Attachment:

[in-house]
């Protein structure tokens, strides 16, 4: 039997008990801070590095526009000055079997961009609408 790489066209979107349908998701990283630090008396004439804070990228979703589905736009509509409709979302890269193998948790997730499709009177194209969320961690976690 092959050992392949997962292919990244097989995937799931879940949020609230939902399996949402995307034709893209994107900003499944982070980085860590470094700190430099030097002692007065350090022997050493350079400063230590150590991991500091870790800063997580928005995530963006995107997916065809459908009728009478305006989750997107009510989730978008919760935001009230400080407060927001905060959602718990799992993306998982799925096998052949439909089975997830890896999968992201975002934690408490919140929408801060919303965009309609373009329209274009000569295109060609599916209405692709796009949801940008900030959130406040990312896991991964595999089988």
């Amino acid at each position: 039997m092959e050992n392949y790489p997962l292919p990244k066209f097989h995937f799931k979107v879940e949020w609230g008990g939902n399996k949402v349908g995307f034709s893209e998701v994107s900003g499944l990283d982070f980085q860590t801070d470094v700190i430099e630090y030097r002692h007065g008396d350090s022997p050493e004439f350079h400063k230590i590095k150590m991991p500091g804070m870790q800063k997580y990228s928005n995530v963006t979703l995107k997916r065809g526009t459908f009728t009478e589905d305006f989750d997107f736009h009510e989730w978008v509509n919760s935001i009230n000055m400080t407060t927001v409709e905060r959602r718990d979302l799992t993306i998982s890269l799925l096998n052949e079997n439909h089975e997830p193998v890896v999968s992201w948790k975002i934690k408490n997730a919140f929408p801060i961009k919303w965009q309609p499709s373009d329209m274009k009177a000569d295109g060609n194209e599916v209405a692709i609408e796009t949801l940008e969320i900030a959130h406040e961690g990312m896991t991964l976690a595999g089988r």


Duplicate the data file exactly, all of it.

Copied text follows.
[in-house]
């Protein structure tokens, strides 16, 4: 039997008990801070590095526009000055079997961009609408 790489066209979107349908998701990283630090008396004439804070990228979703589905736009509509409709979302890269193998948790997730499709009177194209969320961690976690 092959050992392949997962292919990244097989995937799931879940949020609230939902399996949402995307034709893209994107900003499944982070980085860590470094700190430099030097002692007065350090022997050493350079400063230590150590991991500091870790800063997580928005995530963006995107997916065809459908009728009478305006989750997107009510989730978008919760935001009230400080407060927001905060959602718990799992993306998982799925096998052949439909089975997830890896999968992201975002934690408490919140929408801060919303965009309609373009329209274009000569295109060609599916209405692709796009949801940008900030959130406040990312896991991964595999089988």
């Amino acid at each position: 039997m092959e050992n392949y790489p997962l292919p990244k066209f097989h995937f799931k979107v879940e949020w609230g008990g939902n399996k949402v349908g995307f034709s893209e998701v994107s900003g499944l990283d982070f980085q860590t801070d470094v700190i430099e630090y030097r002692h007065g008396d350090s022997p050493e004439f350079h400063k230590i590095k150590m991991p500091g804070m870790q800063k997580y990228s928005n995530v963006t979703l995107k997916r065809g526009t459908f009728t009478e589905d305006f989750d997107f736009h009510e989730w978008v509509n919760s935001i009230n000055m400080t407060t927001v409709e905060r959602r718990d979302l799992t993306i998982s890269l799925l096998n052949e079997n439909h089975e997830p193998v890896v999968s992201w948790k975002i934690k408490n997730a919140f929408p801060i961009k919303w965009q309609p499709s373009d329209m274009k009177a000569d295109g060609n194209e599916v209405a692709i609408e796009t949801l940008e969320i900030a959130h406040e961690g990312m896991t991964l976690a595999g089988r």